ready, willing and able-1825
JMB at STRADLEY.COM
Fri Apr 30 13:53:56 UTC 2004
It's a legal phrase. I can take it back to 1813, but it's probably older than that. "When a court is called upon to vacate a contract by reason of the non-execution thereof by the other party, the defendant has a right in equity to offer himself able, ready, and willing to perform it; and if he do so offer, the court ought to suffer him to perform, if time be not of the essence of the contract." Hepburn & Dundas v. Auld, 11 F.Cas. 1191, 1192 (C.C.D.C. 1813) (No. 6389), rev'd sub nom. Hepburn & Dundas' Heirs v. Dunlop & Co., 14 U.S. (1 Wheat.) 179 (1816).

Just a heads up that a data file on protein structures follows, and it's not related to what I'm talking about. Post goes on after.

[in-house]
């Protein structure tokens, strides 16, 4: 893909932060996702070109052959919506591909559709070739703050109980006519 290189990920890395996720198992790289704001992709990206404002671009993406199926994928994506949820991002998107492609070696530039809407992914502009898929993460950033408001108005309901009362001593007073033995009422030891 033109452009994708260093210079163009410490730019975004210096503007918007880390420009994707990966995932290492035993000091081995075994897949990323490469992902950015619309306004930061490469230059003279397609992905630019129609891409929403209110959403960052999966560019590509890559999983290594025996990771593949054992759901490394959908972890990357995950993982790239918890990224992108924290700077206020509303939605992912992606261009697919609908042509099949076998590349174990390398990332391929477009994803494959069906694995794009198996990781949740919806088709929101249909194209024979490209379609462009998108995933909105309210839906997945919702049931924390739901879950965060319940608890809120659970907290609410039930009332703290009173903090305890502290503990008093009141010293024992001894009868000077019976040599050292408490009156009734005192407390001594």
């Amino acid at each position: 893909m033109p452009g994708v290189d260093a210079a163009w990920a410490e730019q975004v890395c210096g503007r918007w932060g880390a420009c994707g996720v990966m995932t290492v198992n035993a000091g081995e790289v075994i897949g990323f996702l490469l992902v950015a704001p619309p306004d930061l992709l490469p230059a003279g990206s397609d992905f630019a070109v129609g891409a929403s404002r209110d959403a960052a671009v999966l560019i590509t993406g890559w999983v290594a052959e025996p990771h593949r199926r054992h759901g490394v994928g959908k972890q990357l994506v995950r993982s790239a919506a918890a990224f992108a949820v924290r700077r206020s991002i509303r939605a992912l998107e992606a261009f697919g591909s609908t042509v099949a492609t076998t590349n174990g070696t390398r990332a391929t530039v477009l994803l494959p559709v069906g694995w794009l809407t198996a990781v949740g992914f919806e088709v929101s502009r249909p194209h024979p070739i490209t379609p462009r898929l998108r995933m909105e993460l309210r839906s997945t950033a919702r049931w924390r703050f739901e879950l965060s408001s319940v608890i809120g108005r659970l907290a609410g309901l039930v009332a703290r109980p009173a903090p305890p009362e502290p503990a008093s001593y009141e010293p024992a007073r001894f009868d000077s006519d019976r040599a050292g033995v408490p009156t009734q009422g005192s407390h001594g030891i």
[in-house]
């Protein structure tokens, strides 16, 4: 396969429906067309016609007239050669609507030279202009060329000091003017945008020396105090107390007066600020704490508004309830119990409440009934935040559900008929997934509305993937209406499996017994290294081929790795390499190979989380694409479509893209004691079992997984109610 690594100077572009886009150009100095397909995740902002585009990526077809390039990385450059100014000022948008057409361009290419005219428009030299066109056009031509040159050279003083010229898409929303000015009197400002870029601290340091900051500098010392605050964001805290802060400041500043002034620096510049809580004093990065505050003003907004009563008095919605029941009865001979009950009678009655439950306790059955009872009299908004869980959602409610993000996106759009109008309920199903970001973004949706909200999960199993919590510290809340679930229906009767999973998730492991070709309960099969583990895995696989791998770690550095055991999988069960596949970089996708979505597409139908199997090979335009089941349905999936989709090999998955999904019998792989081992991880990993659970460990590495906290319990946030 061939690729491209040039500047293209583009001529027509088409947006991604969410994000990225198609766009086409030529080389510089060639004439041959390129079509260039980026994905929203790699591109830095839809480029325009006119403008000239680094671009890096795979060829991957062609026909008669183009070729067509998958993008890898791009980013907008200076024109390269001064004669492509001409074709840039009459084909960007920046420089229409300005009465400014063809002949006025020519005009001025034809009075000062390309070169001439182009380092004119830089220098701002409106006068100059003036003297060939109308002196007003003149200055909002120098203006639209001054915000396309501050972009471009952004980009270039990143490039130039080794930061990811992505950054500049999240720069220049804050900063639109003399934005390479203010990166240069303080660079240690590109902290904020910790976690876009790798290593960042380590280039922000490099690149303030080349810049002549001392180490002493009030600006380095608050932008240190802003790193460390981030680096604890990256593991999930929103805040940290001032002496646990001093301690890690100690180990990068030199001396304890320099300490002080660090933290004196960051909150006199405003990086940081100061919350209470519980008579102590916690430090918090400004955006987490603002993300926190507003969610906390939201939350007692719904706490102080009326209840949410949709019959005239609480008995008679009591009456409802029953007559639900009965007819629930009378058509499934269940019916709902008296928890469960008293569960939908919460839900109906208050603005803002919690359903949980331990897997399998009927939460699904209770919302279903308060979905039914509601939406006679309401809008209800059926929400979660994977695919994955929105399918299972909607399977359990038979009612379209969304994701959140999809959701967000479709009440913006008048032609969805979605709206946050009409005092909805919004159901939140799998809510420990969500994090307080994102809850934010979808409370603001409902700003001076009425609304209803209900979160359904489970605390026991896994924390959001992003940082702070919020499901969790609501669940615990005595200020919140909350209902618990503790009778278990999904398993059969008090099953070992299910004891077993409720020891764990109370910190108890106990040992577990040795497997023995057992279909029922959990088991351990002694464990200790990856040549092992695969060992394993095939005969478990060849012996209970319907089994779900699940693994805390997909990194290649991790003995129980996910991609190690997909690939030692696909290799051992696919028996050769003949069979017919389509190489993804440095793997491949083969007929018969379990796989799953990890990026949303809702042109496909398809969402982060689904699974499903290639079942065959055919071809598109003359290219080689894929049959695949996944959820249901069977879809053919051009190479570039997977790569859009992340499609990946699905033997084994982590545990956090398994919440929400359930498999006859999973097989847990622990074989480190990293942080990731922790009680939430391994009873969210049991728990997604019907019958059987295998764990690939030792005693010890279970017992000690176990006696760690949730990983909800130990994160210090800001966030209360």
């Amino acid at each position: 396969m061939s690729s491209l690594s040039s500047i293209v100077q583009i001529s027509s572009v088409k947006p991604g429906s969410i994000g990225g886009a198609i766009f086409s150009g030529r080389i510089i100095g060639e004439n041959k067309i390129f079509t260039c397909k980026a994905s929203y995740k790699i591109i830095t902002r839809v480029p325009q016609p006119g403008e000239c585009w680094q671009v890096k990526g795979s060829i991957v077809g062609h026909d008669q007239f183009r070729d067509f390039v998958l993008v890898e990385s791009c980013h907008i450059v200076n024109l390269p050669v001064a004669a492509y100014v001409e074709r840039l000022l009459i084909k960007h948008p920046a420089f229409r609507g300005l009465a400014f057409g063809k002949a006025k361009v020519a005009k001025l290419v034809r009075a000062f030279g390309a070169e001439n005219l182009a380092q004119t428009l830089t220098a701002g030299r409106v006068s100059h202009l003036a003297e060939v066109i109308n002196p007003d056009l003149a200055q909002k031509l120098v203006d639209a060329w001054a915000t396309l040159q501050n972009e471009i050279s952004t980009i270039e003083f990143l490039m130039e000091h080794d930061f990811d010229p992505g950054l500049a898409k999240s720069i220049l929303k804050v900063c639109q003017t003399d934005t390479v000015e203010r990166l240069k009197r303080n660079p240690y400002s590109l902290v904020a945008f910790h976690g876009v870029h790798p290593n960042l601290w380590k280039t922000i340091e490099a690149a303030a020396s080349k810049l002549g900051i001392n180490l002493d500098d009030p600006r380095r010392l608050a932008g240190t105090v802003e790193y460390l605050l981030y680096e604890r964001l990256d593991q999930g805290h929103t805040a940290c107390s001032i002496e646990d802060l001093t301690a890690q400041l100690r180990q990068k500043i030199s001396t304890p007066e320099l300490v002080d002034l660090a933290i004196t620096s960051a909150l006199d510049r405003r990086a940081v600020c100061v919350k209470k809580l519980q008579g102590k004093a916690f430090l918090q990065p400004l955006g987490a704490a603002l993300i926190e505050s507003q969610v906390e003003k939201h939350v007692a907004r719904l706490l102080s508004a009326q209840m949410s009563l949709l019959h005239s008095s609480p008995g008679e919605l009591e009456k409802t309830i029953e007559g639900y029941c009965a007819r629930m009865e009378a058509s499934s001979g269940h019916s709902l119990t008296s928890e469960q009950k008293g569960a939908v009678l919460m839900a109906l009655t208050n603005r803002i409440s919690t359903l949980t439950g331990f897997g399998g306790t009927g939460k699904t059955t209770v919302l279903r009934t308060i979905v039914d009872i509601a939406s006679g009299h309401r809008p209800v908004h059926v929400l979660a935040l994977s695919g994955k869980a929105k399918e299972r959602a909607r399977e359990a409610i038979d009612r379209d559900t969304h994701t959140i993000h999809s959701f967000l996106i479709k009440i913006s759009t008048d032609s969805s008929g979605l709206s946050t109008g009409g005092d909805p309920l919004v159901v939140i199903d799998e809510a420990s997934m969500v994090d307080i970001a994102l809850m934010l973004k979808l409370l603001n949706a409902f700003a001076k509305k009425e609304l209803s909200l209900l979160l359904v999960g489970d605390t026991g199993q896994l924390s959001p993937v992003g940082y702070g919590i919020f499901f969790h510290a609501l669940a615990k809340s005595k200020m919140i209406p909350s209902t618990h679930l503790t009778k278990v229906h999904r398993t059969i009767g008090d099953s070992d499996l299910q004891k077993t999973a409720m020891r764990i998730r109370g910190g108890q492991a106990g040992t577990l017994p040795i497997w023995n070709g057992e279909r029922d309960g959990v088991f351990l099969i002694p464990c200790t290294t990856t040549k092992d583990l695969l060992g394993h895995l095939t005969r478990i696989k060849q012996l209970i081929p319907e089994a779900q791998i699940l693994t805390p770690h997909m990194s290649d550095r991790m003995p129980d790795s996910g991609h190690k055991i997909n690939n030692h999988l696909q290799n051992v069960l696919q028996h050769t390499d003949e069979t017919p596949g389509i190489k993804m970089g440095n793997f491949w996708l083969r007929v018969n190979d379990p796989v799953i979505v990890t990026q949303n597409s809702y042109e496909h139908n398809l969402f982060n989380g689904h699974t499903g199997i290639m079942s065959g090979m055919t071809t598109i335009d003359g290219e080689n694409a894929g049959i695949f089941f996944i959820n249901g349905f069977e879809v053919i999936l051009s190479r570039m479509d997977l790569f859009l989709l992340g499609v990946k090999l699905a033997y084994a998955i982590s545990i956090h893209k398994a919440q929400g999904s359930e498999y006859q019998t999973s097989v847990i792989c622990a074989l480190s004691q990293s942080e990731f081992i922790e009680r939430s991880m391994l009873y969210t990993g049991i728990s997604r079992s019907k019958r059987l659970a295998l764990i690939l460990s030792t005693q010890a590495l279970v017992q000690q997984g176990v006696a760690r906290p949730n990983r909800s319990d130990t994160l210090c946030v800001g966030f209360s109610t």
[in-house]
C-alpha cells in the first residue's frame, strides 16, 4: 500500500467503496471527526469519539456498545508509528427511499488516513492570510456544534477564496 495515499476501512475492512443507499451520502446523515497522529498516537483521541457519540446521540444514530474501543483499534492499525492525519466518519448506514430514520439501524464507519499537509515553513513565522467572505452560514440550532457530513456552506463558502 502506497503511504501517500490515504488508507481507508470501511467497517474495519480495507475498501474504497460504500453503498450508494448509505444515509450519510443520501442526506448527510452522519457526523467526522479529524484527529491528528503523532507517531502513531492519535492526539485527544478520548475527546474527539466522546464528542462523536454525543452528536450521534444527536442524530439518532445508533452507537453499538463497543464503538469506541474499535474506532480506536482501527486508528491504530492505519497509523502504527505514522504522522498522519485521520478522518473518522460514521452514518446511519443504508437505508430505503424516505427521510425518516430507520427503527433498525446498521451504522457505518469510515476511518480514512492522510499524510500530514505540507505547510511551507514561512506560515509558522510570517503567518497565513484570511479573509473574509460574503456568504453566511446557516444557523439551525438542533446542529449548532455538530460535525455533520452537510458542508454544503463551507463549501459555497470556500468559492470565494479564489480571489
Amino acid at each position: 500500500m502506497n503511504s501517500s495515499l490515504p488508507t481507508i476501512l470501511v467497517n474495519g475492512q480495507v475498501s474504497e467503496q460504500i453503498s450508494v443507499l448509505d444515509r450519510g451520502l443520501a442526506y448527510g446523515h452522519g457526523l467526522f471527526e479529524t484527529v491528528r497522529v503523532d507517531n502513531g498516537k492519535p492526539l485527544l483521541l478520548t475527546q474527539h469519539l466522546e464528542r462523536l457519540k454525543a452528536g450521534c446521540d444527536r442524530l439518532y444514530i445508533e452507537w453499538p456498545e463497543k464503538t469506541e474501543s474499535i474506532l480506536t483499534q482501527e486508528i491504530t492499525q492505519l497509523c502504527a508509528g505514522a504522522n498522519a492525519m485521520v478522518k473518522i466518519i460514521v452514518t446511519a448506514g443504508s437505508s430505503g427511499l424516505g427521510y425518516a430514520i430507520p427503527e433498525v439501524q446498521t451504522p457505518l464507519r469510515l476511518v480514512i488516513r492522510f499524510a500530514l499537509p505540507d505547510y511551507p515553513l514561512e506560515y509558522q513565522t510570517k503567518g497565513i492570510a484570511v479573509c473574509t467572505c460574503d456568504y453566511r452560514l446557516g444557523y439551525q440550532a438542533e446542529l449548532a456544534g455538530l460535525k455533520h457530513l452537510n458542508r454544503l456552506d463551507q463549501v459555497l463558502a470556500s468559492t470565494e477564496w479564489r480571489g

From: American Dialect Society [mailto:ADS-L at LISTSERV.UGA.EDU]On Behalf
Of Sam Clements
Sent: Friday, April 30, 2004 7:18 AM
To: ADS-L at LISTSERV.UGA.EDU
Subject: ready, willing and able-1825
I found an 1825 newspaper cite, "..ready and willing and able.."
Most of my sources are silent on this phrase. Anything earlier?
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